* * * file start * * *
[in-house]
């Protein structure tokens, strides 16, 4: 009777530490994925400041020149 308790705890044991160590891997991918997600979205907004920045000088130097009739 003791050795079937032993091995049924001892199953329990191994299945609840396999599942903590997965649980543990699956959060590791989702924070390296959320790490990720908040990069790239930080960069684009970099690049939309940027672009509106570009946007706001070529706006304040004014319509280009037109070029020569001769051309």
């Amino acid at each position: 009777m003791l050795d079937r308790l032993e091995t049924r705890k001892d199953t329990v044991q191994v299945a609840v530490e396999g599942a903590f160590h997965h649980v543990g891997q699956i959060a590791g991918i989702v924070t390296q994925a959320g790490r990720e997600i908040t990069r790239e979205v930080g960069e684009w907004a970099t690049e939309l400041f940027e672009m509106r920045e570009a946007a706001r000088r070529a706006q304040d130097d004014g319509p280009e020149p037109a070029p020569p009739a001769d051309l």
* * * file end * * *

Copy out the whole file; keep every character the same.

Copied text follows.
[in-house]
């Protein structure tokens, strides 16, 4: 009777530490994925400041020149 308790705890044991160590891997991918997600979205907004920045000088130097009739 003791050795079937032993091995049924001892199953329990191994299945609840396999599942903590997965649980543990699956959060590791989702924070390296959320790490990720908040990069790239930080960069684009970099690049939309940027672009509106570009946007706001070529706006304040004014319509280009037109070029020569001769051309």
């Amino acid at each position: 009777m003791l050795d079937r308790l032993e091995t049924r705890k001892d199953t329990v044991q191994v299945a609840v530490e396999g599942a903590f160590h997965h649980v543990g891997q699956i959060a590791g991918i989702v924070t390296q994925a959320g790490r990720e997600i908040t990069r790239e979205v930080g960069e684009w907004a970099t690049e939309l400041f940027e672009m509106r920045e570009a946007a706001r000088r070529a706006q304040d130097d004014g319509p280009e020149p037109a070029p020569p009739a001769d051309l």